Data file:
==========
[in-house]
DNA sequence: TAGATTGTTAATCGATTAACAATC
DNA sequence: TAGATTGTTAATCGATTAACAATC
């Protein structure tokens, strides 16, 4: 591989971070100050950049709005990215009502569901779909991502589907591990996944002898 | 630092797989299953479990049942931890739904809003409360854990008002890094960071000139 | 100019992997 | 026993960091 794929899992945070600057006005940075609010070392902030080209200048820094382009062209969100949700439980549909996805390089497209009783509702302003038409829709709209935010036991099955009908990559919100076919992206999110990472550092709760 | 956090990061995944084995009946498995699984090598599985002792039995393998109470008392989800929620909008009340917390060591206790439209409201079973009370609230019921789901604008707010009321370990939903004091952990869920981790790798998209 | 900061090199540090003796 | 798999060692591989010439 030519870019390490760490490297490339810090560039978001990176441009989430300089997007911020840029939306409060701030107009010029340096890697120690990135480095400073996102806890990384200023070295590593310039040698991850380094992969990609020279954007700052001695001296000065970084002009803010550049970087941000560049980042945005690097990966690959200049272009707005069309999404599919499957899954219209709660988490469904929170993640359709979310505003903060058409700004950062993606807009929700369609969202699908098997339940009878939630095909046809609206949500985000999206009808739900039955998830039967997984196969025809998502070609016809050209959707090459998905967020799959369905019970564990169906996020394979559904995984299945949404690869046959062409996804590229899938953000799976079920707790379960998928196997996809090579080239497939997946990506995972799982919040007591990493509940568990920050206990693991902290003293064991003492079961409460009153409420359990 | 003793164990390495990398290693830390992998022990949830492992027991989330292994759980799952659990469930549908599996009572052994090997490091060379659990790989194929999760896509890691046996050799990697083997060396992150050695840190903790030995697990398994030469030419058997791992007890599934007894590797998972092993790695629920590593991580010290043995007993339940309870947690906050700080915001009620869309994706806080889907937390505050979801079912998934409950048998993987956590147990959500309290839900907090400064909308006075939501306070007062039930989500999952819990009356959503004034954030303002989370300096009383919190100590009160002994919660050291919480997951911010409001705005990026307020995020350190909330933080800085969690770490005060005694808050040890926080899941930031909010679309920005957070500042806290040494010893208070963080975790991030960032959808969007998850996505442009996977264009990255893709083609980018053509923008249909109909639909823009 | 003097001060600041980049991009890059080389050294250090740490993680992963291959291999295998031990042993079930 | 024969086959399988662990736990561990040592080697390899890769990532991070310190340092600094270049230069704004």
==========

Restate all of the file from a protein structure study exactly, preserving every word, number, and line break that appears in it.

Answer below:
[in-house]
DNA sequence: TAGATTGTTAATCGATTAACAATC
DNA sequence: TAGATTGTTAATCGATTAACAATC
């Protein structure tokens, strides 16, 4: 591989971070100050950049709005990215009502569901779909991502589907591990996944002898 | 630092797989299953479990049942931890739904809003409360854990008002890094960071000139 | 100019992997 | 026993960091 794929899992945070600057006005940075609010070392902030080209200048820094382009062209969100949700439980549909996805390089497209009783509702302003038409829709709209935010036991099955009908990559919100076919992206999110990472550092709760 | 956090990061995944084995009946498995699984090598599985002792039995393998109470008392989800929620909008009340917390060591206790439209409201079973009370609230019921789901604008707010009321370990939903004091952990869920981790790798998209 | 900061090199540090003796 | 798999060692591989010439 030519870019390490760490490297490339810090560039978001990176441009989430300089997007911020840029939306409060701030107009010029340096890697120690990135480095400073996102806890990384200023070295590593310039040698991850380094992969990609020279954007700052001695001296000065970084002009803010550049970087941000560049980042945005690097990966690959200049272009707005069309999404599919499957899954219209709660988490469904929170993640359709979310505003903060058409700004950062993606807009929700369609969202699908098997339940009878939630095909046809609206949500985000999206009808739900039955998830039967997984196969025809998502070609016809050209959707090459998905967020799959369905019970564990169906996020394979559904995984299945949404690869046959062409996804590229899938953000799976079920707790379960998928196997996809090579080239497939997946990506995972799982919040007591990493509940568990920050206990693991902290003293064991003492079961409460009153409420359990 | 003793164990390495990398290693830390992998022990949830492992027991989330292994759980799952659990469930549908599996009572052994090997490091060379659990790989194929999760896509890691046996050799990697083997060396992150050695840190903790030995697990398994030469030419058997791992007890599934007894590797998972092993790695629920590593991580010290043995007993339940309870947690906050700080915001009620869309994706806080889907937390505050979801079912998934409950048998993987956590147990959500309290839900907090400064909308006075939501306070007062039930989500999952819990009356959503004034954030303002989370300096009383919190100590009160002994919660050291919480997951911010409001705005990026307020995020350190909330933080800085969690770490005060005694808050040890926080899941930031909010679309920005957070500042806290040494010893208070963080975790991030960032959808969007998850996505442009996977264009990255893709083609980018053509923008249909109909639909823009 | 003097001060600041980049991009890059080389050294250090740490993680992963291959291999295998031990042993079930 | 024969086959399988662990736990561990040592080697390899890769990532991070310190340092600094270049230069704004």